Fit-again Anju Bobby George is determined to prove that she is not a spent force and the lanky long jumper vowed to clear the seven-metre mark before hanging up her boots.
In an interview with UNI minutes after landing here for the 10TH SAF Games, Anju was also optimistic about a good show here to book a berth for the IAAF World Cup scheduled in Athens next month.
Amid reports that she failed to find a place in the Asian team for the World Cup, Anju insisted she still has time to stake her claim with a solid performance here.
"The cut-off date is August 26 and my event here is slated the previous day. So I have every reason to be optimistic about it," she asserted.
"They consider last on year's performance and that includes my Gold medal winning effort at Incheon (the Asian Championship) where I cleared 6.65m and then bettered it in World Athletics Finals in Monaco with 6.75m. And a good show here should earn me a World Cup berth," Anju said.
The 2003 World championship long jump bronze medallist also vowed to clear the seven-metre mark before she calls it a day.
"Of course that remains my target and it's well within my reach. At this moment, all I can say is that I would clear the mark before I stop," she said.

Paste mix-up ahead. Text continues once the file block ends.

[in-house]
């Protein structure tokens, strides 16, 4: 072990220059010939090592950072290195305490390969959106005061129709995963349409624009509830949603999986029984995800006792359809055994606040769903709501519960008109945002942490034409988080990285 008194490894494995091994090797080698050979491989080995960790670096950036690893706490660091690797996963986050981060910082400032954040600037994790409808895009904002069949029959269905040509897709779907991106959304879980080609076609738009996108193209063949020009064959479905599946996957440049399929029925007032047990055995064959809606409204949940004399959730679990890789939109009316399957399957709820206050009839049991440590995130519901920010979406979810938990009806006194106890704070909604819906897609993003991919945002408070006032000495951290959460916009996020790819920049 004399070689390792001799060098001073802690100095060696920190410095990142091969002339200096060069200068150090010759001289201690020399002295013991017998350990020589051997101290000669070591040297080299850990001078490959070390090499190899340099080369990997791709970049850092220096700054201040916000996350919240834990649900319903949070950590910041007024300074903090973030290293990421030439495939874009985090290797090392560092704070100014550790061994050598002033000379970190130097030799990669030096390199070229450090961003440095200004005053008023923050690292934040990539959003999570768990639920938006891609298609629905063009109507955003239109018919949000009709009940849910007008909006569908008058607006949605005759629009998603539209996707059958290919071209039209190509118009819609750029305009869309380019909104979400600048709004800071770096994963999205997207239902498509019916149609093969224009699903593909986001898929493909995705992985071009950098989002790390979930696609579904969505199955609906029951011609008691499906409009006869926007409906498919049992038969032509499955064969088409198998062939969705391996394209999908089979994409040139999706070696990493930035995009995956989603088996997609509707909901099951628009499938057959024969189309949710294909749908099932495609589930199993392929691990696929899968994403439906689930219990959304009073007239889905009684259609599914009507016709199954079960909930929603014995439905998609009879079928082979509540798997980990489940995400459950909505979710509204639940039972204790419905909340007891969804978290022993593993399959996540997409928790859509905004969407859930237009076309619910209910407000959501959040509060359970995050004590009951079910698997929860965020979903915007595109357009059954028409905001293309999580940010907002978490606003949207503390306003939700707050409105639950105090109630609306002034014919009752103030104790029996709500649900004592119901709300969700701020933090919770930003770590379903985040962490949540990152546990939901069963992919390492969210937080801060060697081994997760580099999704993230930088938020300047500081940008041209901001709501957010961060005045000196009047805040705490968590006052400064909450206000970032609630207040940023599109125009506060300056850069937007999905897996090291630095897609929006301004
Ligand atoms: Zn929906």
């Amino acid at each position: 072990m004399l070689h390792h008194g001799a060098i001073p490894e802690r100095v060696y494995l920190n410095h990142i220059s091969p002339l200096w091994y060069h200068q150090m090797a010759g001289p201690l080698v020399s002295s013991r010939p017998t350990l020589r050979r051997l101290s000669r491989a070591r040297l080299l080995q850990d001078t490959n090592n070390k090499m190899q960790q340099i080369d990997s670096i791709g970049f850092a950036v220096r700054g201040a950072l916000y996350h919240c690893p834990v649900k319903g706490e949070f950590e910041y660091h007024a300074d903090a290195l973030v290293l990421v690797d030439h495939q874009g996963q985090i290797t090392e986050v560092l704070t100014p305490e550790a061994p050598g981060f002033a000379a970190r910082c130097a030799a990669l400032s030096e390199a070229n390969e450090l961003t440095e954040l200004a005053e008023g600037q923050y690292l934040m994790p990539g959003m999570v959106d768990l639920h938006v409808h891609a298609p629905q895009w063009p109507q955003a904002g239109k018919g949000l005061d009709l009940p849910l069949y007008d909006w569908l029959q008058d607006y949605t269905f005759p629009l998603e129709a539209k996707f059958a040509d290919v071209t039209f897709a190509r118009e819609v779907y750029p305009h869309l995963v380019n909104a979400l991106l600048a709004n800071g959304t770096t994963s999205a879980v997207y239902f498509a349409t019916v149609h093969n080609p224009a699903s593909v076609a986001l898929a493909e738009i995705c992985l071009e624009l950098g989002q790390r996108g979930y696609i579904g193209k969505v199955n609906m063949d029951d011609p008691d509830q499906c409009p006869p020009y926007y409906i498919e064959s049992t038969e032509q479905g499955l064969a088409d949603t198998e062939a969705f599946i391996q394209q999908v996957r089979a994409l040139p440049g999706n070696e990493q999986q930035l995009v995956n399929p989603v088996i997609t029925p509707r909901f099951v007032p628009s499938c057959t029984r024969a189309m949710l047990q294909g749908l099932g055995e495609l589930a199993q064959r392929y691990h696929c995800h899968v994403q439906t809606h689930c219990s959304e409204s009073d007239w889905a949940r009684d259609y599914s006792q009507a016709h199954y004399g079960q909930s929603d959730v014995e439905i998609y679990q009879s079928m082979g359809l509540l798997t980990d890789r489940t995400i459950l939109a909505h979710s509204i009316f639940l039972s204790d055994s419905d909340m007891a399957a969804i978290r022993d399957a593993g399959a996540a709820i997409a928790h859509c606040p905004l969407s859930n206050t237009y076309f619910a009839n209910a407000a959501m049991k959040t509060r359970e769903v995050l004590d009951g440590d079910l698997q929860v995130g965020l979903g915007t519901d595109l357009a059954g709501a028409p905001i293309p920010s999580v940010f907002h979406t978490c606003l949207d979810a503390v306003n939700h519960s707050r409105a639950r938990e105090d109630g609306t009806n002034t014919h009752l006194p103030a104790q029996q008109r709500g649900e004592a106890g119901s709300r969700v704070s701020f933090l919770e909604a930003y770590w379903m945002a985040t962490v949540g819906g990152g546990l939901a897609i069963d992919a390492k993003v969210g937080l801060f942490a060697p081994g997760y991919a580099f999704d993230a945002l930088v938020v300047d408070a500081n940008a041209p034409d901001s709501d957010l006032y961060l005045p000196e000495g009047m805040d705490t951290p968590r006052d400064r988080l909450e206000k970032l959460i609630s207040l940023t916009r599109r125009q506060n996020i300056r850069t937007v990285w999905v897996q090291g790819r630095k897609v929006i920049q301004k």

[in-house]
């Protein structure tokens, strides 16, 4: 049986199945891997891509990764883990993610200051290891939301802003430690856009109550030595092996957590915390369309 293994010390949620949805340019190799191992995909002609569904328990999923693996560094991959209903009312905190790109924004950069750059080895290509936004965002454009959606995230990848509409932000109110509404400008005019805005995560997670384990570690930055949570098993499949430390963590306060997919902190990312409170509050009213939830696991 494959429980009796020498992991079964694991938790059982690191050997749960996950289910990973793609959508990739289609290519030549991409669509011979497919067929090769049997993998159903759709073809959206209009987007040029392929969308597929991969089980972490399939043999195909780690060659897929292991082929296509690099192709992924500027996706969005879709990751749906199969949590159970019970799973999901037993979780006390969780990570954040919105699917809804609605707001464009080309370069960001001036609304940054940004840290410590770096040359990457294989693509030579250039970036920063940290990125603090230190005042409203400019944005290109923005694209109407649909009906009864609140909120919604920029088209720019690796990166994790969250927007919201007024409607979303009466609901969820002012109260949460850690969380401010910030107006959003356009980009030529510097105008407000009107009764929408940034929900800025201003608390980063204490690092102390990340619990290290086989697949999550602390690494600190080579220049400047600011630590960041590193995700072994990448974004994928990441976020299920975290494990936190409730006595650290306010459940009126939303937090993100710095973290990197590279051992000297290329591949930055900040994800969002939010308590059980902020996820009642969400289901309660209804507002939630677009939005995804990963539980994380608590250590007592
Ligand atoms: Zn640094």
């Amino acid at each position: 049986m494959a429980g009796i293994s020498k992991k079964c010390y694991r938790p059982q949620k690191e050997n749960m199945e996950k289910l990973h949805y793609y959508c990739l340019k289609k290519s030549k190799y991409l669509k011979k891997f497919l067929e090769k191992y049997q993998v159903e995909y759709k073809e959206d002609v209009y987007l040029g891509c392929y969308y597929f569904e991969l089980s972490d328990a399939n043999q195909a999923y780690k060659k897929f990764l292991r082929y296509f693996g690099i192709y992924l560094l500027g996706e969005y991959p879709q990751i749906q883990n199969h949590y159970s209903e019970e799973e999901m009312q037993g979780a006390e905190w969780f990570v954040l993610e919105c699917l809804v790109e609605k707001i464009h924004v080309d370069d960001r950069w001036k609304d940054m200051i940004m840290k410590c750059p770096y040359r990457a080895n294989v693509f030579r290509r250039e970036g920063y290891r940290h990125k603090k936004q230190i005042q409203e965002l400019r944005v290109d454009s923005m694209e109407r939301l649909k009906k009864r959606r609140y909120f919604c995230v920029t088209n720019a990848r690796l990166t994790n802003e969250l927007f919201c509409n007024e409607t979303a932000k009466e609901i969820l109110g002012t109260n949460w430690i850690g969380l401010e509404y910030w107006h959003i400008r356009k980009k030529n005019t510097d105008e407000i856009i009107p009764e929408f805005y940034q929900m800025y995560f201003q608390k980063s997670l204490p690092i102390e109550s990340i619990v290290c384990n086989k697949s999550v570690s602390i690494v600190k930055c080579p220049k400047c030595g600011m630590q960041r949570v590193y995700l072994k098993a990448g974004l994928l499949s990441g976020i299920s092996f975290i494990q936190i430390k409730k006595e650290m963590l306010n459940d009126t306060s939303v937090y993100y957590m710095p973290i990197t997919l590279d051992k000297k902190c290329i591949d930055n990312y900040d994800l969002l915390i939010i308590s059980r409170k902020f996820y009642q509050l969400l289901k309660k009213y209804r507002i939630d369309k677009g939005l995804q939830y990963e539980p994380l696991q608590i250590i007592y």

Anju would be hitting the pit after a heel injury kept her out of action since her second place finish at the Pune leg of the Asian Grand Prix, where she leapt a poor 6.46.
"It was a soft tissue injury which I sustained in my takeoff leg, hitting an elevated part of the board. Despite the injury, I continued to play in Doha, Bangalore and Pune but towards the end, it was terrible and I had to stop competing," she said.
This has not been a very encouraging year for Anju, who finished sixth in Melbourne Commonwealth Games (6.54), seventh in Doha IAAF Super Four (6.43) and finally second in Pune (6.46) before eventually pulling out with the injury.
"Since then, I have been going through physiotherapy and the proper rehab. The heel has finally healed and there is no worry for me," Anju elaborated.
On SAF Games, Anju said she was not worried with the medal but would be trying to peak and reach her best form.
"This would be more a competition with myself. My personal best is 6.83 and I would be trying to that mark here. I have to assess the situation, especially I’m coming off an injury lay-off and so it's important to know actually I much I can do."
"I have missed all but one Grand Prix and it has been the biggest lay-off in my career since 2002. Now with the World Cup and Doha Asian Games lining up, I have to get back to my best," said the jumper, currently ranked eighth and considered one of the two top draws of the SAF Games -- Sri Lankan Olympic medallist Susanthika Jayasinghe being the other.